The story of how two Allegiant management pilots had to declare an emergency because they did not have adequate fuel reserves received major media coverage. The title that the FAA is “investigating” the company certainly gave greater publicity to the incident. There is no mention or quote by the FAA of a formal investigation, but the general tone of the stories suggest that the agency may be preparing an enforcement action.
Would a formal enforcement meet the FAA’s new FAA Order 8000.373 policy? That document rearticulates how its lawyers and field investigators respond to such an incident. The Administrator has made it very, very clear that this is a “Big, Big Change” by saying:
“This is what we’re trying to lay out as the guiding framework for how we approach all of our regulatory activities…This is a big cultural change, not just for us at the FAA, but across the entire industry.”
The history of the field personnel suggests that the investigators and lawyers may not immediately follow this strong policy directive.
The Allegiant case may be a visible test case for Order 8000.373, which establishes:
“When deviations from regulatory standards do occur, the FAA’s goal is to use the most effective means to return an individual or entity that holds an FAA certificate, approval, authorization, permit or license to full compliance and to prevent recurrence.”
That text appears to urge the field to seek the “most effective means” to return Allegiant to compliance and to prevent a reoccurrence by the airline.
This is not the first encounter between the FAA and the carrier. Those past interactions may have soured the well.
Running out of fuel is not a good thing, but as suggested by the two Boeing slides, it is a complex matter. The Circular Slide rule (above) also is testament to the calculation’s complexity, though the math is probably done by a computer. Trying to maximize the safety fuel reserve while minimizing the weight of that load involves calculus, which is never easy.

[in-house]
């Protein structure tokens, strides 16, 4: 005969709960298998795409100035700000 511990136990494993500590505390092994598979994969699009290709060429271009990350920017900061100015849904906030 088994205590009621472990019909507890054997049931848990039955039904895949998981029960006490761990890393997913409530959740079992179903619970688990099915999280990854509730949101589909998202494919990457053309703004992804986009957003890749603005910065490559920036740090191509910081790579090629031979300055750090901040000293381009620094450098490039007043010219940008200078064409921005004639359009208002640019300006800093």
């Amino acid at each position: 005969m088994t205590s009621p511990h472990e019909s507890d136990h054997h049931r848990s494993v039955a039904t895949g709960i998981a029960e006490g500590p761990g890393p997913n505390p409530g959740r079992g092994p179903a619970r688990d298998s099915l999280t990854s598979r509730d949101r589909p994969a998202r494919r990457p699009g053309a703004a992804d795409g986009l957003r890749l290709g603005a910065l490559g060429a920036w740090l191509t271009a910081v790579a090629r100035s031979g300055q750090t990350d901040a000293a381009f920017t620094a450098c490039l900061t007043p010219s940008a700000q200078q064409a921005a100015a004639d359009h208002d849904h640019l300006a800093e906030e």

The FAA will assert that the failure to read the NOTAM, announcing the closure of FAR for a Blue Angels practice shows that the airline has not been attentive to such information. It could also be argued that the airport should have been aware that an Allegiant flight was due near the time frame of the carrier’s arrival.
NOTAMs are standard means of distributing important safety information, but their reliability and distribution are not as substantial as the FAA may claim. Last year the Congress enacted the Pilot’s Bill of Rights (S.1335) and it included this provision, as described by the Senator:
NOTAM Improvement Program
Requires that the FAA undertake a NOTAM Improvement Program, requiring simplification and archival of NOTAMs in a central location. The process by which Notices to Airmen are provided by the FAA has long needed revision. This will ensure that the most relevant information reaches the pilot. Currently, FAA makes pilots responsible for knowledge of pre-flight conditions. Non-profit general aviation groups will make up an advisory panel.
That’s hardly an endorsement that a NOTAM is an infallible reference.
These factors seem to qualify the Fargo Fuel incident as a teachable moment. To work with Allegiant to prevent reoccurrence, like reviewing the NOTAM reception procedures, flight coordination, and reserve fuel calculations:
- How/where/who receives these messages?
- How regularly is the NOTAM message site being checked?
- Obviously FAR was not conscious of the Allegiant flight arrival; how does the company send its schedules to all airports?
- What are the company procedures for informing airports of flight delays?
- How can they be improved?
- Whether a refresher on calculation of fuel reserves (like the Boeing material mentioned above) would be beneficial?
- How involved are the cockpit crews in the calculation?
All of these exercises and maybe more would appear to meet the educational goals of the Administrator’s issuance of the new enforcement policy.
Under these circumstances, Order 8000.373 should be applied. It will be interesting to see whether the field gets the spirit of the Big, Big Change or it’s business as usual.